The other thing we’re excited about is the possibility of getting some famous faces from the rest of the manga universe in game. I can’t release any details yet but we’re in discussion with some major publishers.

Thanks for your time YJ and good luck with the launch of Manga Fighter.

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NCSoft the MMO giant has credits that include the massively popular Lineage, Lineage II, Guild Wars, City of Villains/Heroes and the upcoming Tabula Rasa. But Dungeon Runners, one of only two free-to-play games from NCsoft, is unlike most of their other products. DR is based on a tiered subscription model, where users can play for free, or opt to pay a monthly subscription ($4.95) to access upper level content.

Free To Play spent an hour with Dallas Snell, NCsoft’s Director of Business Development, discussing Dungeon Runners, the free to play model and the future of NCsoft. Dallas has been a prominent figure in the games industry since 1983 having to contributed to over 20 titles during his time at Origin and EA. After a short sabbatical from gaming, Dallas returned to the industry in his current role based in Austin, Texas.

The earliest version of Dungeon Runners began as a different project entirely back in 2001, before being put on the back burner, where it remained until 2002 when it was dusted off to be a game titled Exarch. That too was eventually put to rest until Dungeon Runners was resurrected in its current incarnation about 18 months ago. Today the team consists of over a dozen internal employees with a heavy contingent of art outsourcing.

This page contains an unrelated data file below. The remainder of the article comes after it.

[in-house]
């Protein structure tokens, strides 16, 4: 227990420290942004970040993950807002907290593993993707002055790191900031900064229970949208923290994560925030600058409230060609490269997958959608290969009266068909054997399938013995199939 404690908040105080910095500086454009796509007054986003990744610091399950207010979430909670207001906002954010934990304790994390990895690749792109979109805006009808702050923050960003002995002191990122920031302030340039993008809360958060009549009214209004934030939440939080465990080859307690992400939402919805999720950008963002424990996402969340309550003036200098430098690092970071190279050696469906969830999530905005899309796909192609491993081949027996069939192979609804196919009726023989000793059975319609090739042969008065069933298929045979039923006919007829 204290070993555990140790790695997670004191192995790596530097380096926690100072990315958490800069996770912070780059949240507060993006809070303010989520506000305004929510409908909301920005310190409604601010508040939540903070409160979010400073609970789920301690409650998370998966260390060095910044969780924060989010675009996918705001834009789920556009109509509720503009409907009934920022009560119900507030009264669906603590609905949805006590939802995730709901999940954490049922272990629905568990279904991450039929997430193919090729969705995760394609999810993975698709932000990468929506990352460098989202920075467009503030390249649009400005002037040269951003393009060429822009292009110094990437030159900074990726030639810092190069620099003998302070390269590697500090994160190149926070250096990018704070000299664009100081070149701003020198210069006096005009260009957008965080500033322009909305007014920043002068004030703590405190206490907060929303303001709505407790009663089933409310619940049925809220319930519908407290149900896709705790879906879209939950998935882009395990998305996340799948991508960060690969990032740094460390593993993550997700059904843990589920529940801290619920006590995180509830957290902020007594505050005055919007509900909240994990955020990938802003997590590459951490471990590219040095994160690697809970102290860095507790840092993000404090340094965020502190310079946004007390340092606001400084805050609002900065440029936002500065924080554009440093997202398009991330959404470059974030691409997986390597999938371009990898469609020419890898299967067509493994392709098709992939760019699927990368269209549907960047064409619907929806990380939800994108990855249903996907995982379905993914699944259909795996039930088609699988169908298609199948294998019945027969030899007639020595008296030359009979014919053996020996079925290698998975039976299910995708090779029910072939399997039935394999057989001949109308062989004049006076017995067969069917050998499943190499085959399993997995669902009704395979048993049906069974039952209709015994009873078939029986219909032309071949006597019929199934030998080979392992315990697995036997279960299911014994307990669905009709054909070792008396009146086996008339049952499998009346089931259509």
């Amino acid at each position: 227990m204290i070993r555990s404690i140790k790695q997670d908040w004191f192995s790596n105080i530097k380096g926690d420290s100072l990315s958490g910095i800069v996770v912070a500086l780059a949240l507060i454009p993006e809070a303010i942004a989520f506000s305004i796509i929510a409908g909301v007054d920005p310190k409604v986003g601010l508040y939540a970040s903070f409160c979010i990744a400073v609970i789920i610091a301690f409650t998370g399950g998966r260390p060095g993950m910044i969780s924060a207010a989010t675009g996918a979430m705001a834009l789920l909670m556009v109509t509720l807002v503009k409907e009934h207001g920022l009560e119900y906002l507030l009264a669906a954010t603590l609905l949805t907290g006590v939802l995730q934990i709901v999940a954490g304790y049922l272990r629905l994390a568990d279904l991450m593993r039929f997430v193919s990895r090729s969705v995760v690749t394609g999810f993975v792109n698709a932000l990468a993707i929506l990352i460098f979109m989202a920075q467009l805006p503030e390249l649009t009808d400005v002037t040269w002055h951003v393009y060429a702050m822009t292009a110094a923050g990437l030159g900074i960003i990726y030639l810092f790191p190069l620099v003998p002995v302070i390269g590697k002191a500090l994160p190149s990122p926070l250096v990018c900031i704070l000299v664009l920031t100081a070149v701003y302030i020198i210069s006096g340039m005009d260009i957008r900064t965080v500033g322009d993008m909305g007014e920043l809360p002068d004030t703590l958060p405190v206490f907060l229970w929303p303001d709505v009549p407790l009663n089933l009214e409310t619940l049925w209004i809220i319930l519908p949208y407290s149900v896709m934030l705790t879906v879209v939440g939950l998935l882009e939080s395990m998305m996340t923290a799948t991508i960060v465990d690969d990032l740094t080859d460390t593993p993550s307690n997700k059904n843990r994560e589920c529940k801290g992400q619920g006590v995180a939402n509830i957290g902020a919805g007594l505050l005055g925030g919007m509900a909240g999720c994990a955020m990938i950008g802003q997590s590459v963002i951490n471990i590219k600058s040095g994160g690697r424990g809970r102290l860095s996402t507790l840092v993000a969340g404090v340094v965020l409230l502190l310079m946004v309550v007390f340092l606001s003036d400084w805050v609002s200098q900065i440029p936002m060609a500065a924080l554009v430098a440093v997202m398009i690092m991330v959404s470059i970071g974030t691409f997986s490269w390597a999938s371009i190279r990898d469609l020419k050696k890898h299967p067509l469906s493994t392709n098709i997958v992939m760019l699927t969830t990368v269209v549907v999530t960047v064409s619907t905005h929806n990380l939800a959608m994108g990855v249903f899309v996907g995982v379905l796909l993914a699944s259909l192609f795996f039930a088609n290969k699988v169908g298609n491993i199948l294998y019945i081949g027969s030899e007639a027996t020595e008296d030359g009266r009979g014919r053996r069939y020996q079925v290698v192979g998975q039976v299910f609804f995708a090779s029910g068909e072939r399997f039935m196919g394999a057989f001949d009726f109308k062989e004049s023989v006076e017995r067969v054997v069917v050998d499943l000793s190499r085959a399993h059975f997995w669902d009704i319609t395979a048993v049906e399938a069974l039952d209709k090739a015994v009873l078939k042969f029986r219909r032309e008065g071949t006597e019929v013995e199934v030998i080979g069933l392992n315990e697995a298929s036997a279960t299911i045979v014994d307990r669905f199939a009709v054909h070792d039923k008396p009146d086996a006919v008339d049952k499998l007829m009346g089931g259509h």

The decision to resurrect Dungeon Runners and make it a free to play game (versus a full retail MMO) came from NCsoft CEO Robert Garriott and Chris Chung, the former ArenaNet General Manager, who operated out of Korea at the time and therefore had early exposure to the free to play model. Chris is back in Austin now and looking to push NCSoft further into casual MMO development, replicating the success of Korean companies like Nexon.

There’s been speculation that NCsoft chose subscriptions as the primary revenue model in Dungeon Runners due to a belief that North American players preferred that model to microtransactions. However, that was not the rationale for the subscription decision. Instead, Dungeon Runners’ optional subscription fee was chosen simply because a microtransactional model wasn’t yet set up in the Dungeon Runners code base. To remedy that, the team is currently working on getting microtransactions running within Dungeon Runners before the game is launched in Korea.

Dallas made frequent mention of NCSoft’s embrace of “Web 2.0” development philosophies. In particular, NCsoft’s use of the free to play model, Dungeon Runners as a testing ground for future products and the company’s strong commitment to reducing barriers to entry for all NCsoft products were all offered as proof of the company’s Web 2.0-ness.